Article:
It’s been awhile since we’ve been as enamored with a television character as we already are with Kirsten Dunst as Peggy Blomquist in Fargo. Premiering on Monday on FX, season two goes back to 1979 and introduces a slew of new characters, including Dunst, who plays “a small-town beautician with big city dreams,” according to a press release from FX.
Her character couldn’t have come onto the scene at a better time, given the ’70s revival that has claimed 2015. Curious to hear more about the fashion-forward Peggy Blomquist, we had the opportunity to speak with the show’s highly accomplished costume designer, Carol Case. Case filled us in on everything from her inspiration for Peggy to where she looked for pieces to create her authentic ’70s looks.
Scroll down to read about (and see!) Kirsten Dunst’s character’s style in Fargo season two, and to shop her signature piece!
From what we’ve seen, we get the impression that Peggy is someone who’s quite interested in fashion. Would you say that’s true?
Carol Case: Oh, absolutely. When we start up in episode one, one of the first times we see her, she has fashion magazines and with those magazines she attempts to escape her small-town life. So she’s very fashion forward. She’s trying. She may not have all the money to do it à la New York, but she’s certainly very aware.
Where did you pull inspiration from for Peggy?
CC: We did a lot of research, and I spent a lot of time in the bowels of vintage [stores] to try to get the real thing, but the interesting thing was that the hard part was a lot of the vintage stuff is summery, so we had trouble with the warmer clothes, and the show is all about the warmth. Everybody needs sweaters and not little tank tops. I spent a lot of time looking at old catalogues and old family photographs because we wanted her to be the most fashion-forward of your cousins in that photograph. Everyone has one in the back of their basement—that photograph of your family and the one girl that actually decides to be the fashion girl.
When you initially read the first script, was there anything that jumped out at you that gave you a clear grasp of her character and how she would dress?
CC: I think it’s that whole trying to escape from the small-town thing. The girl next door that really wants to be out there in the world, so we wanted to try and push that as much as we could and see where she would go from there. Kirsten was great to work with, so it was a real collaboration. We spent a lot of time talking about looks and colors. She’s just lovely.
Since fashion trends this year coincidentally have been so dramatically dictated by the ’70s, did you feel that it made designing for Peggy more fun or a little easier? Did you pull pieces from any 2015 collections? Where else did you shop for her?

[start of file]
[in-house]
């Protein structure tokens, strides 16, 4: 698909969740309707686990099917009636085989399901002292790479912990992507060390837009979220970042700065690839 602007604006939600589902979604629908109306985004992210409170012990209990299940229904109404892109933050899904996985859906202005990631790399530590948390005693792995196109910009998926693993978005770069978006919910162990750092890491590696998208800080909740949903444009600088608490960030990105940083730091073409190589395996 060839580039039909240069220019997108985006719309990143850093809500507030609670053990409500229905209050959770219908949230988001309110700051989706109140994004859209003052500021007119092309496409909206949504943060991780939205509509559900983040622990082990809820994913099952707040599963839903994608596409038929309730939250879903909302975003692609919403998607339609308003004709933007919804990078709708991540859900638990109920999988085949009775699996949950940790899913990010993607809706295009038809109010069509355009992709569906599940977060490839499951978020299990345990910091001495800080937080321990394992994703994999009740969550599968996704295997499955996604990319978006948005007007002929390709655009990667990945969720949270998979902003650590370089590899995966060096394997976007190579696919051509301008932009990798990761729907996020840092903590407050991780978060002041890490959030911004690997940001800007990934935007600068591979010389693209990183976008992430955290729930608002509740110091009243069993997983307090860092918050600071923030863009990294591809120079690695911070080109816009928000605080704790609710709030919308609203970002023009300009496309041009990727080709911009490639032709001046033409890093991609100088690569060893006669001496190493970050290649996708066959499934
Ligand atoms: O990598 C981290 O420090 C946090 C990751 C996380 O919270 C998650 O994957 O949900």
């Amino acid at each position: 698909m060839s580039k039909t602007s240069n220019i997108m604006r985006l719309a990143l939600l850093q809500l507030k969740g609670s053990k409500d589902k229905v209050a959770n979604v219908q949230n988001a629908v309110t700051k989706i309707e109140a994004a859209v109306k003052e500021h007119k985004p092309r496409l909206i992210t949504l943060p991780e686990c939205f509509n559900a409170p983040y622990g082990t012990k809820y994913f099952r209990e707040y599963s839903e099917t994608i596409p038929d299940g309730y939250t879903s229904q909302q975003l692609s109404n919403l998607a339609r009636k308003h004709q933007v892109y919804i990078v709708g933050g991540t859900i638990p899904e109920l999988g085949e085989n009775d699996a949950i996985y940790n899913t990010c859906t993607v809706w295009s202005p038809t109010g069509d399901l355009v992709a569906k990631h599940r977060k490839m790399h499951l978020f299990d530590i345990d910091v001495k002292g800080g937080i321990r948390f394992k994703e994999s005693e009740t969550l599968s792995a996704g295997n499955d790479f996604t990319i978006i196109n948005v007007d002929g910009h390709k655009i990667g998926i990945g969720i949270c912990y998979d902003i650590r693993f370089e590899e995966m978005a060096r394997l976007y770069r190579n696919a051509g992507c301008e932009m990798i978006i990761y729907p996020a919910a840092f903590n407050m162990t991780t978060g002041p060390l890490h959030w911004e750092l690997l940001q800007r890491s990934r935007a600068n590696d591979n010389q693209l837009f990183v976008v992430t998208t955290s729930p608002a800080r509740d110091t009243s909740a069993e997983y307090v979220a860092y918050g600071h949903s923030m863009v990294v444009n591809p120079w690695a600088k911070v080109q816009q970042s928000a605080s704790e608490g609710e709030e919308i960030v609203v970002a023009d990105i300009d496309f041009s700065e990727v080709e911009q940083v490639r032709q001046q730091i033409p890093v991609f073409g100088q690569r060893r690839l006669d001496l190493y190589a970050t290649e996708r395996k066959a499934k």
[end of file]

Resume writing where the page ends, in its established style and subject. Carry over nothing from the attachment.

CC: We did a little bit of shopping from the current collections, but not as much as we’d hoped, because things are just designed with a little bit more of a 2015 eye and we were trying to push that ’70s feel. We made a lot of her stuff. We had a lot of old ’70s patterns—those old home sewing patterns that everybody has from the garage sales. So we built a bunch of stuff. I have an excellent crew. We were able to make her that first look that you see with the coat; all of that is built. Footwear-wise, we did delve into the modern styles. There’s so much good modern footwear that really echoes the ’70s. We also tended to go with the wider-leg, high-waisted pants that come and go every second season, it seems. By the end of the season, she’s evolved a little bit into slightly more practical outfits, but she’s still pretty fashion aware.
Does Peggy have a trademark or signature piece that she wears?
CC: I think it’s probably the beret. She pretty much wears that throughout the show.
Was there anything about Kirsten specifically that lead you to shape Peggy's style—i.e., would the costumes have been a bit different if another actress was playing the role?
CC: Oh yes. Because Kirsten bought into it completely, that part was great. You know, not all actresses want to just go, oh yeah, give me that big wide collar and that velour blouse. Some people can’t get over their sensibilities, but as far as she was concerned, she was Peggy Blomquist from the minute she walked in. It was great to work with her. She’s great to dress.
How would you describe Peggy’s style in one sentence?
CC: Girl-next-door meets the fashion magazine, 1979.